Subsequently, in January 2015, another study [5] was released. It revealed that when using a third-generation personal vaporizer at maximum power for 3 to 4 seconds, the formaldehyde levels in the aerosol were “5 to 15 times higher than those in a tobacco cigarette.” However, the PHE responded by explaining that these results were obtained through testing on smoking machines, which do not accurately replicate real-life vaping conditions. It was also highlighted that no vaper would take such long puffs at such high power. Additionally, when e-cigarette users experience a dry hit (where the e-liquid supply is depleted), they instinctively reject the vapor due to the unpleasant taste, which is not detected by smoking machines. Therefore, while the presence of these toxic substances cannot be denied when e-liquid overheats, vapers would not inhale them repeatedly in practice.

Vaping and Dry Hits

A few months later, the findings were supported by a study [6] conducted by Dr. Konstantinos Farsalinos, a renowned anti-smoking expert and research fellow at the Onassis Cardiac Surgery Center in Athens and the University of Patras in Greece. Dr. Farsalinos, who has been conducting laboratory and clinical research on e-cigarettes since 2011, replicated the conditions under which high levels of formaldehyde had been detected using a personal vaporizer.

Dr. Farsalinos reported that none of the participants in the study were able to vape under the same conditions as the smoking machines due to experiencing dry hits, which led them to spit out the vapor. Furthermore, he stated that under normal usage, the levels of toxic compounds present in the aerosol were either absent or negligible.

In a similar vein, other scientists [7] have demonstrated that vapers exhibit significantly lower levels of acrolein and crotonaldehyde in their urine compared to tobacco smokers.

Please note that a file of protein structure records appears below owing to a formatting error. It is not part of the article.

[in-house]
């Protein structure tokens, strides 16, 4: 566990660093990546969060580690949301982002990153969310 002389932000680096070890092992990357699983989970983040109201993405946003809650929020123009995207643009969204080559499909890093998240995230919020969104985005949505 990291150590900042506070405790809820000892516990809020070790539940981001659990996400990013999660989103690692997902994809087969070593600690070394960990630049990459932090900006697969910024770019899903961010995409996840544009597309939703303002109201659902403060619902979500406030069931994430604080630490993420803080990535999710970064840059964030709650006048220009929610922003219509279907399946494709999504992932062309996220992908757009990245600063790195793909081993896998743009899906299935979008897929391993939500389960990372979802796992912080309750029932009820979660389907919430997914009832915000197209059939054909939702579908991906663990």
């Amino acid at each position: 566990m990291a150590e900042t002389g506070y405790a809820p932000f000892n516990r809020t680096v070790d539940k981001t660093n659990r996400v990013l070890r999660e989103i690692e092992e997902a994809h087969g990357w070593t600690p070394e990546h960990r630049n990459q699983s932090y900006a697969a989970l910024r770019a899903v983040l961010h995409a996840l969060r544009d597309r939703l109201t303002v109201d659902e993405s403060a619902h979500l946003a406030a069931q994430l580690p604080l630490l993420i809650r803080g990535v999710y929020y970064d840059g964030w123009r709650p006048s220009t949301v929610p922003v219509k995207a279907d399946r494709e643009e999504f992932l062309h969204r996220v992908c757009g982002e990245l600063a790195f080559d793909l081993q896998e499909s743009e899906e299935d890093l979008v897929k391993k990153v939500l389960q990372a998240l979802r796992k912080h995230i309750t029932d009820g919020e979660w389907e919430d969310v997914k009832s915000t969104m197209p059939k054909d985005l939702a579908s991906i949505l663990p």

Note: It is important to clarify that a vaporizer can produce higher levels of formaldehyde than smoking only under poor and unrealistic conditions. However, under normal use, the vapor generated by an electronic cigarette contains either “absent or negligible” levels of toxic compounds.

Vaping and lung problems

Another significant study [8] investigating the health effects of vaping was conducted in February 2015. The researchers locked mice in a box and exposed them to the aerosol from an electronic cigarette, concluding that vaping leads to “lung inflammation and infection, and even cancer.”

However, the PHE pointed out several issues with this study. Firstly, an e-cigarette should be viewed as a tool for harm reduction in comparison to smoking. Therefore, any study aiming to highlight problems caused by vaping should also compare them to the problems caused by smoking, which this study failed to do.

Secondly, the group of mice exposed to e-cigarette vapor was found to be “much more stressed” than the control group, and stress is known to impact bacterial and viral responses. Consequently, the reliability of the study’s results was called into question.

Furthermore, due to the confined conditions of the mice, they also experienced “repeated nicotine poisonings.” The UK Department of Health clarifies that the accelerated weight loss, reduced immunity, and premature death observed in the animals were more likely a result of prolonged stress and nicotine poisoning rather than exposure to free radicals. It is worth noting that the levels of free radicals in the e-cigarette aerosol, as indicated by the study, were “1,000 times lower than in tobacco cigarettes.”